JK Rowling shakes off transgender row as her controversial new book shoots straight to top of the charts
- Book Troubled Blood features a male killer who dresses up in women’s clothes
- Transgender rights activists want a boycott of the fifth in the Strike thriller series
- The book has sold 64,633 copies in its first five days doubling previous sales
JK Rowling’s latest book has shot straight to the top of the UK book charts after bitter attacks by transgender activists.
Troubled Blood, which features a male killer who dresses up in women’s clothes, has reignited claims that the Harry Potter author is ‘transphobic’.
Activists want a boycott of the fifth in the Strike thriller series, published under her pseudonym Robert Galbraith.
But the book has sold 64,633 copies in its first five days, nearly doubling the sales of its predecessor in the series over the same period, reported The Bookseller.
JK Rowling’s latest book Troubled Blood, which features a male killer who dresses up in women’s clothes, has shot straight to the top of the UK book charts after bitter attacks by transgender activists
The controversy is likely to have boosted its sales despite a strident social media campaign that prompted some bookshops not to stock it.
Miss Rowling, 55, has faced prolonged criticism from transgender activists since objecting to the term ‘people who menstruate’ being used instead of ‘women’.
She says she based the new character on two real killers, Jerry Brudos and Russell Williams, who fetishised women’s clothes.
The row started when it emerged that Miss Rowling has written a murderous male character who, at one point, dresses as a woman in order to ensnare a victim.
The book has soared to the top of Amazon’s best seller list, ahead of the likes of The Thursday Murder Club by Richard Osman and Captain Tom Moore’s autobiography, Tomorrow Will Be A Good Day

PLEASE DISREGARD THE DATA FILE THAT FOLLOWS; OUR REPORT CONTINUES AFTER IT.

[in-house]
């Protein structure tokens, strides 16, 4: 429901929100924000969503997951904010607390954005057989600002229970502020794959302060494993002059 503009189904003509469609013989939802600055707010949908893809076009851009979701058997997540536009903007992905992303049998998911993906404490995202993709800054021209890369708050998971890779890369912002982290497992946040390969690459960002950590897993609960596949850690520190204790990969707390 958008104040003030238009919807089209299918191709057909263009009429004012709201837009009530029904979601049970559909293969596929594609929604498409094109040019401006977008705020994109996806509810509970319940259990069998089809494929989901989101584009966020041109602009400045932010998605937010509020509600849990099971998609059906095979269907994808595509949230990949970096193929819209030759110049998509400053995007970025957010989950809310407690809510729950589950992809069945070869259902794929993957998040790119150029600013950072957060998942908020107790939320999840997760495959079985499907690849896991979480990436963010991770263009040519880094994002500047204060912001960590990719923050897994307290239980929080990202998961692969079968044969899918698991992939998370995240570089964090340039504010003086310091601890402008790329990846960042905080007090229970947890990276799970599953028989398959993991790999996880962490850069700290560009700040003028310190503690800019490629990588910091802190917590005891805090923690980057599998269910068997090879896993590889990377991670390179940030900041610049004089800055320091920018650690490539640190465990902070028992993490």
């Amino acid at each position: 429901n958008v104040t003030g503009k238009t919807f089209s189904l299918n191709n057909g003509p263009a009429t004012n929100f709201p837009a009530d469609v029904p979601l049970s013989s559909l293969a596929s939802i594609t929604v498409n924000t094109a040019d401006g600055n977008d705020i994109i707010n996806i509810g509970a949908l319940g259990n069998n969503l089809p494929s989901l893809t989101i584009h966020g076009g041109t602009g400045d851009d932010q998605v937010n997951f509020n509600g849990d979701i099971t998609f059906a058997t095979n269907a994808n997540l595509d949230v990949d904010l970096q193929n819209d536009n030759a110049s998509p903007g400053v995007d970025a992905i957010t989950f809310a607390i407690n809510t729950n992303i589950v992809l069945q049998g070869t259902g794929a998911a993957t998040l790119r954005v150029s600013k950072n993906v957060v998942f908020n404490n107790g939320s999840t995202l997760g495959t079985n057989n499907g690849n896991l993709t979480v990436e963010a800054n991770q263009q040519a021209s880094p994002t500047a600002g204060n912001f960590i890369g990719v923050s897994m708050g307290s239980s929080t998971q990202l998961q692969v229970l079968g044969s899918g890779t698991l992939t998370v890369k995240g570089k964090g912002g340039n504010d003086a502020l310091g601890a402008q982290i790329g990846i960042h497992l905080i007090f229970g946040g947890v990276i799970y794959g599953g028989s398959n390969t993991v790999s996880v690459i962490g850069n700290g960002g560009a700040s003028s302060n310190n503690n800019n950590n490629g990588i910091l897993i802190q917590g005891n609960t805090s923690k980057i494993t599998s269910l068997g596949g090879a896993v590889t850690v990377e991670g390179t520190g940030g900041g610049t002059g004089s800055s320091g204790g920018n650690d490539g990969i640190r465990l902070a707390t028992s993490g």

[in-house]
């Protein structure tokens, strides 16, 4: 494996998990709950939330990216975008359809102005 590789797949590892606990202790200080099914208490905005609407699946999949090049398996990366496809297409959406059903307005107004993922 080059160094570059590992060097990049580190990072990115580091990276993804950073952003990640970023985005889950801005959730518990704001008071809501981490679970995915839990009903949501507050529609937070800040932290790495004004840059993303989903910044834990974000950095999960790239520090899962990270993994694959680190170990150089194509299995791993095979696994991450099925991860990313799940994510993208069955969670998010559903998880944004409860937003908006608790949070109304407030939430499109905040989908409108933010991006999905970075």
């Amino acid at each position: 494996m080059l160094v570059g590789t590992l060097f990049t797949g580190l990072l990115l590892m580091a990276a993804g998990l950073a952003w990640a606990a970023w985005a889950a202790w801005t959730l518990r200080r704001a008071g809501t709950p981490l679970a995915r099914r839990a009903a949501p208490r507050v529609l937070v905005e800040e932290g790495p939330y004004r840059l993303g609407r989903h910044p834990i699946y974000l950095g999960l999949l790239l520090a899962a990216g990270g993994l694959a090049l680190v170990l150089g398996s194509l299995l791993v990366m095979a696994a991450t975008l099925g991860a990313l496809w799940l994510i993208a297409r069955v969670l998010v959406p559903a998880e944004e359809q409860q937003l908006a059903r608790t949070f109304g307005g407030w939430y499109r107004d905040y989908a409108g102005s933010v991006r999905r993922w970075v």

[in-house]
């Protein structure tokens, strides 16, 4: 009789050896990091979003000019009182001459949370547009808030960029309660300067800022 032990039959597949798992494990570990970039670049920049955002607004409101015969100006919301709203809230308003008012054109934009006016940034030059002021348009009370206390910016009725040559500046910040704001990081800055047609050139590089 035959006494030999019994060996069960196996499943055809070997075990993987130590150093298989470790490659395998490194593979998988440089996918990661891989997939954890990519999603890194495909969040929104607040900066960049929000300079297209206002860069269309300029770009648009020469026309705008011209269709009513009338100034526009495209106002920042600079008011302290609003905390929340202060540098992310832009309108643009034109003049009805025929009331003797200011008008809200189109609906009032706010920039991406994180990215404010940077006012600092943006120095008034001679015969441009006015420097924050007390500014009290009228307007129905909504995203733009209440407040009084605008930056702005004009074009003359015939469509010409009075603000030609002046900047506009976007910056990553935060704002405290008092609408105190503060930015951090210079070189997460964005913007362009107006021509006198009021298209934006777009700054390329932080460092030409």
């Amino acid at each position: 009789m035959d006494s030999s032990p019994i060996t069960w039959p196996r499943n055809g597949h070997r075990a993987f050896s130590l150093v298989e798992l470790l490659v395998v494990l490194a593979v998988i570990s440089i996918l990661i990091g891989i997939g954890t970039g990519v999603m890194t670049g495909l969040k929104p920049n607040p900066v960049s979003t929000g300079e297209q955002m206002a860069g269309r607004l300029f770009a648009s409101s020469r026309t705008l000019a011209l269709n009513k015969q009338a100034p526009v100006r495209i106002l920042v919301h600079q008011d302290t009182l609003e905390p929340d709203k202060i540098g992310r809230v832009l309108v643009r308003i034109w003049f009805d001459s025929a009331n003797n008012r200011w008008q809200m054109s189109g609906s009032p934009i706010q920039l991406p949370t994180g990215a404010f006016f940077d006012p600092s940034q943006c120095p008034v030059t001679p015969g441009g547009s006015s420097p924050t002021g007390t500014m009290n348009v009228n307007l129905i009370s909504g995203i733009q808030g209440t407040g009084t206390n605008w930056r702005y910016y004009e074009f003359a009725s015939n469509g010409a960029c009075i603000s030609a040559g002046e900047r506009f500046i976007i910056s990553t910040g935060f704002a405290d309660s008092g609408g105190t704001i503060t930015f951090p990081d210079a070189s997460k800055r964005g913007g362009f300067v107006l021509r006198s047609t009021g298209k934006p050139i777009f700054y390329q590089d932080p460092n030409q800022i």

Most of her detractors seemingly hadn’t even read the book and were basing their outrage on a review.
The review described the ‘meat of the book’ as the investigation into ‘Dennis Creed, a transvestite serial killer’.
However, the character does not identify as transgender.
Miss Rowling revealed that she had based the character on two real-life killers, Jerry Brudos and Russell Williams, both of whom fetishised women’s clothes.
The author, 55, appeared to take aim at her critics on Tuesday, tweeting a photograph of herself wearing a T-shirt emblazoned with the slogan: ‘This witch doesn’t burn’
Furious critics were quick to point out that the website sells a series of other items they deemed ‘transphobic’, with users sharing images of badges reading ‘dead men don’t rape’
Other products at the store read ‘f*** your pronouns’ (pictured), causing fury to erupt over the author’s tweet
While many people criticised the author for perpetuating ‘deeply harmful tropes’ about transgender people, most reviews pointed out that it amounted to one scene in which a character recalled the killer once wearing woman’s clothing as a trap.
On Tuesday, the author promoted a firm which makes stridently feminist items.
After sharing a photo of a t-shirt she was wearing, which bore the slogan ‘this witch doesn’t burn’, she linked to the website of the company she had bought it from.
Wild Womyn Workshop, which sells feminist badges, stickers and clothing, has a section marked ‘gender critical.’ It sells badges which read ‘protect women only spaces,’ ‘female biology isn’t bigotry’ and ‘support detransitioners.’